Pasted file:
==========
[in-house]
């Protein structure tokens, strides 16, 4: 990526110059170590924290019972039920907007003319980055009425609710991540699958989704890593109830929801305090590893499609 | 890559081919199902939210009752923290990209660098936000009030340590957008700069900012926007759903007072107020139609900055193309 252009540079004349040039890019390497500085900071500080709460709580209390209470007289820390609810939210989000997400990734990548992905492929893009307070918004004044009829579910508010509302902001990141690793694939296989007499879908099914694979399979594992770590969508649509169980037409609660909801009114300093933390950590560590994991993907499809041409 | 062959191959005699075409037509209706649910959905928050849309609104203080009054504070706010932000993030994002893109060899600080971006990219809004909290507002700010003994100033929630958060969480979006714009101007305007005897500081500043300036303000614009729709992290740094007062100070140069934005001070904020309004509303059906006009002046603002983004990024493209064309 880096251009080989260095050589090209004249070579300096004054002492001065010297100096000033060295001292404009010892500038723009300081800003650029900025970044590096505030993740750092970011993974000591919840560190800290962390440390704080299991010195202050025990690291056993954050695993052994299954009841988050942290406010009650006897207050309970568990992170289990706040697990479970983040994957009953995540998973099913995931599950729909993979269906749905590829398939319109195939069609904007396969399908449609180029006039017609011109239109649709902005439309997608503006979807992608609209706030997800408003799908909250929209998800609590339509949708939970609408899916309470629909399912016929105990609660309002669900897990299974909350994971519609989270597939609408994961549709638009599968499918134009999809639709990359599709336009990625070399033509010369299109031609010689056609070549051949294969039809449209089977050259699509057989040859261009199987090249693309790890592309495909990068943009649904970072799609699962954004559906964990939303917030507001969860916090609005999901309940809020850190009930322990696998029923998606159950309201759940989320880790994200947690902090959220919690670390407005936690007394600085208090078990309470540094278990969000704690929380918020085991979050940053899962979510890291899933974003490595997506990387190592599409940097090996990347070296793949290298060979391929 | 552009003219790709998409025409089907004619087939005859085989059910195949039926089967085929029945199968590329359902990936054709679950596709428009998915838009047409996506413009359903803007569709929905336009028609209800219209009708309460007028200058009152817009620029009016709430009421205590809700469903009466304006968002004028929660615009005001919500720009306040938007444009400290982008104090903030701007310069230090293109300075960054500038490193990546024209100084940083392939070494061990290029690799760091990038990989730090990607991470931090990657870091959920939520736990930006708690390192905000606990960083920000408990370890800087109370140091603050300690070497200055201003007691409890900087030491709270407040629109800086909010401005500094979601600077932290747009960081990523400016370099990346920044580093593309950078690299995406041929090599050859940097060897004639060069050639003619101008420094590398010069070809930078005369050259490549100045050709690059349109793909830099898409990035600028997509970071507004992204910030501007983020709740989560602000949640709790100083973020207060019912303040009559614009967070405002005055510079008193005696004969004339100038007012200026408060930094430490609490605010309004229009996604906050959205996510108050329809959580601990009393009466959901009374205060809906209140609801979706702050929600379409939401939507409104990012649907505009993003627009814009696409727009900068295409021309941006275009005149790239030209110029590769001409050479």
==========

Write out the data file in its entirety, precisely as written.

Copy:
[in-house]
């Protein structure tokens, strides 16, 4: 990526110059170590924290019972039920907007003319980055009425609710991540699958989704890593109830929801305090590893499609 | 890559081919199902939210009752923290990209660098936000009030340590957008700069900012926007759903007072107020139609900055193309 252009540079004349040039890019390497500085900071500080709460709580209390209470007289820390609810939210989000997400990734990548992905492929893009307070918004004044009829579910508010509302902001990141690793694939296989007499879908099914694979399979594992770590969508649509169980037409609660909801009114300093933390950590560590994991993907499809041409 | 062959191959005699075409037509209706649910959905928050849309609104203080009054504070706010932000993030994002893109060899600080971006990219809004909290507002700010003994100033929630958060969480979006714009101007305007005897500081500043300036303000614009729709992290740094007062100070140069934005001070904020309004509303059906006009002046603002983004990024493209064309 880096251009080989260095050589090209004249070579300096004054002492001065010297100096000033060295001292404009010892500038723009300081800003650029900025970044590096505030993740750092970011993974000591919840560190800290962390440390704080299991010195202050025990690291056993954050695993052994299954009841988050942290406010009650006897207050309970568990992170289990706040697990479970983040994957009953995540998973099913995931599950729909993979269906749905590829398939319109195939069609904007396969399908449609180029006039017609011109239109649709902005439309997608503006979807992608609209706030997800408003799908909250929209998800609590339509949708939970609408899916309470629909399912016929105990609660309002669900897990299974909350994971519609989270597939609408994961549709638009599968499918134009999809639709990359599709336009990625070399033509010369299109031609010689056609070549051949294969039809449209089977050259699509057989040859261009199987090249693309790890592309495909990068943009649904970072799609699962954004559906964990939303917030507001969860916090609005999901309940809020850190009930322990696998029923998606159950309201759940989320880790994200947690902090959220919690670390407005936690007394600085208090078990309470540094278990969000704690929380918020085991979050940053899962979510890291899933974003490595997506990387190592599409940097090996990347070296793949290298060979391929 | 552009003219790709998409025409089907004619087939005859085989059910195949039926089967085929029945199968590329359902990936054709679950596709428009998915838009047409996506413009359903803007569709929905336009028609209800219209009708309460007028200058009152817009620029009016709430009421205590809700469903009466304006968002004028929660615009005001919500720009306040938007444009400290982008104090903030701007310069230090293109300075960054500038490193990546024209100084940083392939070494061990290029690799760091990038990989730090990607991470931090990657870091959920939520736990930006708690390192905000606990960083920000408990370890800087109370140091603050300690070497200055201003007691409890900087030491709270407040629109800086909010401005500094979601600077932290747009960081990523400016370099990346920044580093593309950078690299995406041929090599050859940097060897004639060069050639003619101008420094590398010069070809930078005369050259490549100045050709690059349109793909830099898409990035600028997509970071507004992204910030501007983020709740989560602000949640709790100083973020207060019912303040009559614009967070405002005055510079008193005696004969004339100038007012200026408060930094430490609490605010309004229009996604906050959205996510108050329809959580601990009393009466959901009374205060809906209140609801979706702050929600379409939401939507409104990012649907505009993003627009814009696409727009900068295409021309941006275009005149790239030209110029590769001409050479």